- By David Schmidt
November 3, 2021
Photo: Classic yachts on the run along the Maine coast from Camden to Castine. The 2021 Classic Yacht Challenge Series drew classic-yacht owners and fans from across New England. Alison Langley
Few optics are finer than pulling into a quiet New England harbor before a classic-yacht race and beholding myriad gorgeous yachts, their lovely sheer lines and gleaming brightwork set against a backdrop of hardwood trees in full summer trim. The tradition of racing classic yachts remains strong in New England, and recently has been bolstered by the Classic Yacht Owners Association and its Classic Yacht Challenge Series, which this summer drew dozens of iconic participants and delivered great racing on some of the country’s most storied waters. The Classic Yacht Owners Association was founded in 2015, with the aim of bolstering camaraderie among classic-yacht owners. One of the most important ways they’ve accomplished this was by joining existing New England classic-yacht regattas into a greater tri-regional circuit that includes Maine, Massachusetts, Rhode Island, Connecticut and New York. Yacht owners must compete in five races across two of the three regions and be CYOA members to compete for the series’ overall awards. These rules encourage sailors and yachts to travel, meet new friends, and share ideas and classic-yacht culture.
In 2021, this circuit included the August Herreshoff Marine Museum and the America’s Cup Hall of Fame’s Classic Yacht Regatta & Rendezvous, which celebrated its 50th-anniversary Golden Jubilee at its Bristol, Rhode Island, facility. The Jubilee featured three days of racing on Narragansett Bay, après-sail socializing, and a high-spirited dinner. Some of the Jubilee’s 33-strong fleet included the Sparkman & Stephens-designed Dorade (1929), the Herreshoff NY40 Marilee (1926), the Sparkman & Stephens-designed Mah Jong (1957), the Herreshoff R Class Racing Sloop Gamecock (1925), and the 12 Metres Nefertiti, Onawa and Weatherly.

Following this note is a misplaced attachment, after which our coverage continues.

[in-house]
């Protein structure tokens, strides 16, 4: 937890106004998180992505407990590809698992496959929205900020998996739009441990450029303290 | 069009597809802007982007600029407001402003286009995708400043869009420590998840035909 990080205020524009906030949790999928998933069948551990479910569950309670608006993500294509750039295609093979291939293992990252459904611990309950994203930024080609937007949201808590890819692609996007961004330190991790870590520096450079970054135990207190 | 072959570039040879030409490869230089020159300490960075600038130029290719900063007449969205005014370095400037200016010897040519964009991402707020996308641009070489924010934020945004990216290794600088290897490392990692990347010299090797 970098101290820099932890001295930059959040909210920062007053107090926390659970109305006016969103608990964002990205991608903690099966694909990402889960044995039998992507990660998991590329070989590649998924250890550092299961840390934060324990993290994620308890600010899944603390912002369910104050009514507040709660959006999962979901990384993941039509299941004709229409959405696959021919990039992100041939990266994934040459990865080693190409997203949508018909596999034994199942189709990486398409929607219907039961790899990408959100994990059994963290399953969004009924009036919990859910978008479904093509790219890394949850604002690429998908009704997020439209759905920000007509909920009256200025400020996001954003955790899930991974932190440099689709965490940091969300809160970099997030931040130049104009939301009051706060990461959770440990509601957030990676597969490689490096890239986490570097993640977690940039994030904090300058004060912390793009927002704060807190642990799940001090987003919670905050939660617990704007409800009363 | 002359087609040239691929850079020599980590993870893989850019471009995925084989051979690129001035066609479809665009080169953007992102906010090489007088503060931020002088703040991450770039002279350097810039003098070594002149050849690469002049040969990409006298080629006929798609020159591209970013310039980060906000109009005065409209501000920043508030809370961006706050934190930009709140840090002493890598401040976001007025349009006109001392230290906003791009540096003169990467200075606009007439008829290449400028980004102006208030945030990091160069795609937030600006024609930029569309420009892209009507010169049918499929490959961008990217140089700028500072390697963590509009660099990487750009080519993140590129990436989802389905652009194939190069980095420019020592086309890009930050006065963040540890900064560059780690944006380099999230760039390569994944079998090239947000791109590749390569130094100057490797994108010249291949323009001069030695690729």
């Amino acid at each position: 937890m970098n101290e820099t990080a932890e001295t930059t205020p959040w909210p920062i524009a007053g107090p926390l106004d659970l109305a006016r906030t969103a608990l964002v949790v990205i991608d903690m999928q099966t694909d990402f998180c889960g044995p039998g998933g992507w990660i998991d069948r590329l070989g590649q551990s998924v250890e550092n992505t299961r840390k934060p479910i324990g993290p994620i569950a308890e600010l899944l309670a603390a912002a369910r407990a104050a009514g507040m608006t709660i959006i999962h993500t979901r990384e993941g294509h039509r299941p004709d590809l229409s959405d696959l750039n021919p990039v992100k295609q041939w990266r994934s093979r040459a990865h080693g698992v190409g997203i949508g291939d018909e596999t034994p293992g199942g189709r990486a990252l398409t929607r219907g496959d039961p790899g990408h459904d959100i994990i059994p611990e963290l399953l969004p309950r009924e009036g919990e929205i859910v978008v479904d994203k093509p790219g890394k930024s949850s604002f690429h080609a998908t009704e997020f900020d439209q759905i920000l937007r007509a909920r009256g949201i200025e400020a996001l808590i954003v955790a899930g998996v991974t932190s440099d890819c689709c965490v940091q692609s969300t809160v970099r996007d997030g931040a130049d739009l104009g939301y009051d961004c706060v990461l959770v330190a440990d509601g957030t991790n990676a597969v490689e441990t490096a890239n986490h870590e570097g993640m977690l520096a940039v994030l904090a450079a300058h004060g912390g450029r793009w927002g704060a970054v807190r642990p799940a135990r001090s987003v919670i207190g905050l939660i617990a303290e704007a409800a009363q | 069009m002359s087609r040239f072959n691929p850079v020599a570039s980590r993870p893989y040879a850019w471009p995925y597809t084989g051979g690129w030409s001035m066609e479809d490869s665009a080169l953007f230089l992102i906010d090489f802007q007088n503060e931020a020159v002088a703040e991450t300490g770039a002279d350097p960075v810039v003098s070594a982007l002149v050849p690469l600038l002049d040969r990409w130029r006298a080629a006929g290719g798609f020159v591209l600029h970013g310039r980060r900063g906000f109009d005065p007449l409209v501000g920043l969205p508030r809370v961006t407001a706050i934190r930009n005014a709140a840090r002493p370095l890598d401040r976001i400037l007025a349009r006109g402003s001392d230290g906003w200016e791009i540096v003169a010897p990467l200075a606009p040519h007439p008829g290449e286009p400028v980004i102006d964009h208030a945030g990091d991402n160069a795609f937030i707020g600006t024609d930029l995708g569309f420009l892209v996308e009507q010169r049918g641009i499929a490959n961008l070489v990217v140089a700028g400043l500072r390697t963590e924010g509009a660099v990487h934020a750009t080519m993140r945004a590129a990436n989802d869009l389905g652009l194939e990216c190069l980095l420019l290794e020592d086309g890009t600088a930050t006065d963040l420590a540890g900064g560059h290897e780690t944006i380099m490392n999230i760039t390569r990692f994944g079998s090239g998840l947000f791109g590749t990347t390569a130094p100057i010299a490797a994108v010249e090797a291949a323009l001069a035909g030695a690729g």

On-the-water competition was energetic, but splinters aren’t popular. “There are some [racecourse] interactions that are closer than anyone would like to see, but for the most part, it’s about enjoying racing these beautiful boats with friends, and then relaxing onshore with an adult beverage or two,” said Bill Lynn, president and executive director of the Herreshoff Marine Museum and the America’s Cup Hall of Fame. “No one wants to see these boats damaged, and no one wants to deal with the aftermath, so people are generally pretty well-behaved.”ADVERTISEMENT
The 2021 regatta calendar also included the New York Yacht Club’s June Tiedemann Classics Regatta, which took place off Newport; the July Boothbay Harbor Yacht Club Regatta and Shipyard Cup Classics Challenge off Boothbay Harbor, Maine; and the September 42nd-Annual IYRS Newport Classic Yacht Regatta, which unfurled on the waters of Narragansett Bay and Rhode Island Sound. Three other August events—the Castine Classic Yacht Race, the Camden to Brooklin Feeder Race and the Eggemoggin Reach Regatta—gave crews an opportunity to participate in separate events that collectively served as a three-day affair.
Chris Culver’s classic 12 Meter Onawa took top prize in the Newport Classic’s Vintage Class, while Thorpe Leeson’s Katrina collected first place in the regatta’s Classic Class, and Ted Boynton’s Dagger stitched up honors in the Spirit of Tradition Class.
The season ended with the September Indian Harbor Yacht Club’s Classic Yacht Regatta and the Hempstead Harbour Club’s Heritage Cup Regatta and Rendezvous. A glance at the 2021 Classic Yacht Challenge Series entry reveals the usual suspects traveling the circuit. Which, of course, is exactly what the Classic Yacht Owners Association envisioned when they created this visually stunning series. Classic-yacht lovers and sailors were treated to a full press of sail, and many are already planning on joining the 2022 CYCS events. Just be forewarned: Classic yachts can emit their own (highly romantic) gravitational pull.